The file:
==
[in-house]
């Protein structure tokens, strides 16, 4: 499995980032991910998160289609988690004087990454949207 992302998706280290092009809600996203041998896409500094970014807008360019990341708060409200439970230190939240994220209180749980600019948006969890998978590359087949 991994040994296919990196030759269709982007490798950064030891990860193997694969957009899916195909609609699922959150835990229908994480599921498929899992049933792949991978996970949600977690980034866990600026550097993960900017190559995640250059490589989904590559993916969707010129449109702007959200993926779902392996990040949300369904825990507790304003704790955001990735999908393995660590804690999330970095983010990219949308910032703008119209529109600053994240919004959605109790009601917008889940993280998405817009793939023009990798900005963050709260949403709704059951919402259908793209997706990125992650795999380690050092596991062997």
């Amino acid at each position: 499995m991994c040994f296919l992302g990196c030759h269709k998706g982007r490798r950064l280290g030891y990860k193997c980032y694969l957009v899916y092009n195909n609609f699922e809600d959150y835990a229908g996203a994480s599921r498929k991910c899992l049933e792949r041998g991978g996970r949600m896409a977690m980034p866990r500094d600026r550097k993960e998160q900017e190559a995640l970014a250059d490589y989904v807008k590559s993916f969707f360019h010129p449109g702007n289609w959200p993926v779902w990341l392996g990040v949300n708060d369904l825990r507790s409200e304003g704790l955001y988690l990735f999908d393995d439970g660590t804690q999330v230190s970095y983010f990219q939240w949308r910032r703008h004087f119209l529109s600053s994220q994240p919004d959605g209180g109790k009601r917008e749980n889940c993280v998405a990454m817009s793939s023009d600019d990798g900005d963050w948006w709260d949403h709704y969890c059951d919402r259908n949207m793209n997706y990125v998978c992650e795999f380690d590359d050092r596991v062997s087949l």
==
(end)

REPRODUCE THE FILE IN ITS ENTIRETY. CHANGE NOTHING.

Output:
[in-house]
């Protein structure tokens, strides 16, 4: 499995980032991910998160289609988690004087990454949207 992302998706280290092009809600996203041998896409500094970014807008360019990341708060409200439970230190939240994220209180749980600019948006969890998978590359087949 991994040994296919990196030759269709982007490798950064030891990860193997694969957009899916195909609609699922959150835990229908994480599921498929899992049933792949991978996970949600977690980034866990600026550097993960900017190559995640250059490589989904590559993916969707010129449109702007959200993926779902392996990040949300369904825990507790304003704790955001990735999908393995660590804690999330970095983010990219949308910032703008119209529109600053994240919004959605109790009601917008889940993280998405817009793939023009990798900005963050709260949403709704059951919402259908793209997706990125992650795999380690050092596991062997």
């Amino acid at each position: 499995m991994c040994f296919l992302g990196c030759h269709k998706g982007r490798r950064l280290g030891y990860k193997c980032y694969l957009v899916y092009n195909n609609f699922e809600d959150y835990a229908g996203a994480s599921r498929k991910c899992l049933e792949r041998g991978g996970r949600m896409a977690m980034p866990r500094d600026r550097k993960e998160q900017e190559a995640l970014a250059d490589y989904v807008k590559s993916f969707f360019h010129p449109g702007n289609w959200p993926v779902w990341l392996g990040v949300n708060d369904l825990r507790s409200e304003g704790l955001y988690l990735f999908d393995d439970g660590t804690q999330v230190s970095y983010f990219q939240w949308r910032r703008h004087f119209l529109s600053s994220q994240p919004d959605g209180g109790k009601r917008e749980n889940c993280v998405a990454m817009s793939s023009d600019d990798g900005d963050w948006w709260d949403h709704y969890c059951d919402r259908n949207m793209n997706y990125v998978c992650e795999f380690d590359d050092r596991v062997s087949l």